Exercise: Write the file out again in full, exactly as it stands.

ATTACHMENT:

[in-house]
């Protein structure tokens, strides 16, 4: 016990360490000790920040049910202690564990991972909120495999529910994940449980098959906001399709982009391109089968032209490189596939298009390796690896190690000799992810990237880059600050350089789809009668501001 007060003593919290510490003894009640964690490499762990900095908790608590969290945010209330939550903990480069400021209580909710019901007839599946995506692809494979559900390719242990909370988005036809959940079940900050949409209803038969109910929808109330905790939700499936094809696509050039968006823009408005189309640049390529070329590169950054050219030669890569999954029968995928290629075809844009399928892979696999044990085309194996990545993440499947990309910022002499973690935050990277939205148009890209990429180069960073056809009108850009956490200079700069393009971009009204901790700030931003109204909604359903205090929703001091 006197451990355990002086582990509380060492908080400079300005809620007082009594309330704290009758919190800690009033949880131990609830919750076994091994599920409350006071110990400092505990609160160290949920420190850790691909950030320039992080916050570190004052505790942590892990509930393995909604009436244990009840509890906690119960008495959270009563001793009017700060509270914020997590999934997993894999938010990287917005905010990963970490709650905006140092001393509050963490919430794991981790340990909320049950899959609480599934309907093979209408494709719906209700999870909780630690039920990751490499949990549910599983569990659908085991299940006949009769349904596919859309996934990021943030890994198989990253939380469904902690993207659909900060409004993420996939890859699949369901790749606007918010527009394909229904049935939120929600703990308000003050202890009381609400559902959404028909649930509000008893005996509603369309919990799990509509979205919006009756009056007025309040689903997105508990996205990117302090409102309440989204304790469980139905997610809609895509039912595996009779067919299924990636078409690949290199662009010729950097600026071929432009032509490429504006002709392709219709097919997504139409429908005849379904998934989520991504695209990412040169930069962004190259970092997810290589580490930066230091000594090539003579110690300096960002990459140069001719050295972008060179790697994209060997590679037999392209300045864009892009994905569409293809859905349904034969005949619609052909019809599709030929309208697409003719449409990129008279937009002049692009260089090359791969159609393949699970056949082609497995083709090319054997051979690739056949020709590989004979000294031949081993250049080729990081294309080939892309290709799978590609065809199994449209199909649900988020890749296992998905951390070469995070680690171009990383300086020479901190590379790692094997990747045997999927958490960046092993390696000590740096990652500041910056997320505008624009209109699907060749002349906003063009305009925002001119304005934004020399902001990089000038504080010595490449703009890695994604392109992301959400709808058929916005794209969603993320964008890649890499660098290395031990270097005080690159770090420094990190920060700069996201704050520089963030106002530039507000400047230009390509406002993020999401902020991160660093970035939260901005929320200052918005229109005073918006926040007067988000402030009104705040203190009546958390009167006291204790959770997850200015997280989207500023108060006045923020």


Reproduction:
[in-house]
């Protein structure tokens, strides 16, 4: 016990360490000790920040049910202690564990991972909120495999529910994940449980098959906001399709982009391109089968032209490189596939298009390796690896190690000799992810990237880059600050350089789809009668501001 007060003593919290510490003894009640964690490499762990900095908790608590969290945010209330939550903990480069400021209580909710019901007839599946995506692809494979559900390719242990909370988005036809959940079940900050949409209803038969109910929808109330905790939700499936094809696509050039968006823009408005189309640049390529070329590169950054050219030669890569999954029968995928290629075809844009399928892979696999044990085309194996990545993440499947990309910022002499973690935050990277939205148009890209990429180069960073056809009108850009956490200079700069393009971009009204901790700030931003109204909604359903205090929703001091 006197451990355990002086582990509380060492908080400079300005809620007082009594309330704290009758919190800690009033949880131990609830919750076994091994599920409350006071110990400092505990609160160290949920420190850790691909950030320039992080916050570190004052505790942590892990509930393995909604009436244990009840509890906690119960008495959270009563001793009017700060509270914020997590999934997993894999938010990287917005905010990963970490709650905006140092001393509050963490919430794991981790340990909320049950899959609480599934309907093979209408494709719906209700999870909780630690039920990751490499949990549910599983569990659908085991299940006949009769349904596919859309996934990021943030890994198989990253939380469904902690993207659909900060409004993420996939890859699949369901790749606007918010527009394909229904049935939120929600703990308000003050202890009381609400559902959404028909649930509000008893005996509603369309919990799990509509979205919006009756009056007025309040689903997105508990996205990117302090409102309440989204304790469980139905997610809609895509039912595996009779067919299924990636078409690949290199662009010729950097600026071929432009032509490429504006002709392709219709097919997504139409429908005849379904998934989520991504695209990412040169930069962004190259970092997810290589580490930066230091000594090539003579110690300096960002990459140069001719050295972008060179790697994209060997590679037999392209300045864009892009994905569409293809859905349904034969005949619609052909019809599709030929309208697409003719449409990129008279937009002049692009260089090359791969159609393949699970056949082609497995083709090319054997051979690739056949020709590989004979000294031949081993250049080729990081294309080939892309290709799978590609065809199994449209199909649900988020890749296992998905951390070469995070680690171009990383300086020479901190590379790692094997990747045997999927958490960046092993390696000590740096990652500041910056997320505008624009209109699907060749002349906003063009305009925002001119304005934004020399902001990089000038504080010595490449703009890695994604392109992301959400709808058929916005794209969603993320964008890649890499660098290395031990270097005080690159770090420094990190920060700069996201704050520089963030106002530039507000400047230009390509406002993020999401902020991160660093970035939260901005929320200052918005229109005073918006926040007067988000402030009104705040203190009546958390009167006291204790959770997850200015997280989207500023108060006045923020």